When I was a child we had few books in my house.We used the library. My reading was slow, very behind my age, until I caught the trick of it.
One Saturday I took my pocket money to W H Smiths and bought a small paperback.
First published in 1927. Dense words on the page, hard for me to read, but oh how my love of otters took me down to the river bank, not in the anthropomorphic Wind in the Willows way, but in the submerged in the wild, deep swimming , swift hunting, tooth and claw way. Tarka the Otter: His joyful water-life and death in the two rivers. With illustrations by C F Tunnicliffe. Seventeen times revised as a whole and rewritten, it tells the life of the river where the humans are a sideshow, usually bringing death. How I read it then I will never know but I think the book picked me up in its teeth like an otter cub and carried me through. And I loved those illustrations. Still do. And the words are a prose poem of the natural world.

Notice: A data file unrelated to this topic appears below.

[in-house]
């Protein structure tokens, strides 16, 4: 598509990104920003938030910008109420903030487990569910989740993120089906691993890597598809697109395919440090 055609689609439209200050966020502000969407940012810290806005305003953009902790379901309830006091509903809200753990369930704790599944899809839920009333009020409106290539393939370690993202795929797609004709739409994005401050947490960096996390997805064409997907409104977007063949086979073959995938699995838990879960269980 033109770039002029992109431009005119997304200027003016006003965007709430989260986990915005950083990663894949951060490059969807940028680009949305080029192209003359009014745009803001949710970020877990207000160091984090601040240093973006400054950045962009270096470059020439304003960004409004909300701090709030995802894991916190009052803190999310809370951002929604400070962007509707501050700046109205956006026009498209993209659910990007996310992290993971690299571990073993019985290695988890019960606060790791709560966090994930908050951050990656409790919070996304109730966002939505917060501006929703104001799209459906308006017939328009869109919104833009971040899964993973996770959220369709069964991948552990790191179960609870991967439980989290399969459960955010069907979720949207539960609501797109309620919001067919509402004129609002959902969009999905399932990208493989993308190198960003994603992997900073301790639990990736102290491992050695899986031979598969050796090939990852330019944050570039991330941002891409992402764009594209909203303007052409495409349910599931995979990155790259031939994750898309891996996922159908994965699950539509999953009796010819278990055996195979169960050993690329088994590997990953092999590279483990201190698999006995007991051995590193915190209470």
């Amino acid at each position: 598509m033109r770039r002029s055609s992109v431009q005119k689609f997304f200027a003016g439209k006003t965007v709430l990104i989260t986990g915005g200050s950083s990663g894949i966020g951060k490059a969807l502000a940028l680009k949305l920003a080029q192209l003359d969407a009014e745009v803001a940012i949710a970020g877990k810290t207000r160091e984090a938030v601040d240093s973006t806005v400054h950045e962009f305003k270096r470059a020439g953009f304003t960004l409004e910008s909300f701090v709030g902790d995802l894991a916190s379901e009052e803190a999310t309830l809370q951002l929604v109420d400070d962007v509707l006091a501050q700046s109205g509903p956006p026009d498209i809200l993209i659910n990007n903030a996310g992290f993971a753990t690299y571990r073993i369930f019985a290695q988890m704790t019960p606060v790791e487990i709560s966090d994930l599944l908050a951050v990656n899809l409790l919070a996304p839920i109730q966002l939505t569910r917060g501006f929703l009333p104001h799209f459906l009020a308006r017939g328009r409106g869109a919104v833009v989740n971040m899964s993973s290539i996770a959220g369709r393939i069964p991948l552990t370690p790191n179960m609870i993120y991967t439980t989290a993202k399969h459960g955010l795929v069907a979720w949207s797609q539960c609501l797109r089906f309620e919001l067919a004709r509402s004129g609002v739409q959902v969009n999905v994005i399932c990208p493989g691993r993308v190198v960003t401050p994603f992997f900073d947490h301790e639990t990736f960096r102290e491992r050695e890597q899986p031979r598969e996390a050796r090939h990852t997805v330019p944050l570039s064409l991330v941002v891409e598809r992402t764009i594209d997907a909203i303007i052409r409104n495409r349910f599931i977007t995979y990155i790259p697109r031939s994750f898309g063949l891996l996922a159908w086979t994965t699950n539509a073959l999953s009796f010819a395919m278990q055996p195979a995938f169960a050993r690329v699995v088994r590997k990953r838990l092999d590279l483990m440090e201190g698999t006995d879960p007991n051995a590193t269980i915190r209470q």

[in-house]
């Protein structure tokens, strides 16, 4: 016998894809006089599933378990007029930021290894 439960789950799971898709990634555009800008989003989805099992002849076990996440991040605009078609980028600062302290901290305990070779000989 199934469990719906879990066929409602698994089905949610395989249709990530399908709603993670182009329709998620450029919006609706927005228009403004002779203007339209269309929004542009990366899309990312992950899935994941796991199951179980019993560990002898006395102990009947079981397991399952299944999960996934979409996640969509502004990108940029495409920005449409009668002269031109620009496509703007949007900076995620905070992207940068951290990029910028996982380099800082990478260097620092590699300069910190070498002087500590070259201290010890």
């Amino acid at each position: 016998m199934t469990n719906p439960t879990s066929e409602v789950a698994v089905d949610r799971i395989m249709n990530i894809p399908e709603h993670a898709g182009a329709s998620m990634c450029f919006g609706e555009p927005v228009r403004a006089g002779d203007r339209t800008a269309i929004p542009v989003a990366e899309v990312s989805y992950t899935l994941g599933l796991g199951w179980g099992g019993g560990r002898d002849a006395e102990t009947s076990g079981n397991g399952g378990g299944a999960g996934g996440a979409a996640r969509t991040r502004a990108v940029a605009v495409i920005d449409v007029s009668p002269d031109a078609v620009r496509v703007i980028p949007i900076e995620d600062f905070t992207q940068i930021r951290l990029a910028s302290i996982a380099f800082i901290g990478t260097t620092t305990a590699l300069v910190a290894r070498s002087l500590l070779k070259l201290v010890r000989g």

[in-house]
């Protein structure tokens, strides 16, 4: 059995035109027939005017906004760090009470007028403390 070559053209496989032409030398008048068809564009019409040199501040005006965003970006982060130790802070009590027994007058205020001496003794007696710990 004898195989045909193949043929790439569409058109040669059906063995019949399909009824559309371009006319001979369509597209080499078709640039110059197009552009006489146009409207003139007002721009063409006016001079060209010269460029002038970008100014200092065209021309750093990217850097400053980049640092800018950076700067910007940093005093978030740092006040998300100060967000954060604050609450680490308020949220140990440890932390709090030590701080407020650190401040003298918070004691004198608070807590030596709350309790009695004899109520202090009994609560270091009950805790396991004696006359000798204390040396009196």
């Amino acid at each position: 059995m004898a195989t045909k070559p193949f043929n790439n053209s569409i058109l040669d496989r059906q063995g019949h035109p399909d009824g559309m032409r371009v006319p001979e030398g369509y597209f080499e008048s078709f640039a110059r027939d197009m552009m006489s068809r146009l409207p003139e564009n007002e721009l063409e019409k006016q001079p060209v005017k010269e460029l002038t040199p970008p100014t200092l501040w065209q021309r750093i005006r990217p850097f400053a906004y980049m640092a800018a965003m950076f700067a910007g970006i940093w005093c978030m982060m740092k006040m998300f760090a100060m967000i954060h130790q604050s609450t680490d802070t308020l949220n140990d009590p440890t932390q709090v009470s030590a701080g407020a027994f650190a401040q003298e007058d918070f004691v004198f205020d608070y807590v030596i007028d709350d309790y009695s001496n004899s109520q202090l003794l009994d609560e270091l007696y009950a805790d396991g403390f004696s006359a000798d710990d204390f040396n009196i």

Now I have a new-old copy, the same as the edition I read, prompted to re-read by the inclusion of the book into the shortlist for The Nation’s Favourite Nature Book.
Am I proud to be on that list too? Yes. And also in awe of the company. Have I voted for my favourite nature book? Yes.
Which one was it?
Obviously not The Wind in the Willow, but it is a tale of the river bank.
You can vote here, at the Land Lines website. If your favourite isn’t on there I would love to hear what inspired you, stayed with you, or you’ve recently found a new book, one that you love, that will stay with you for life. Tell me.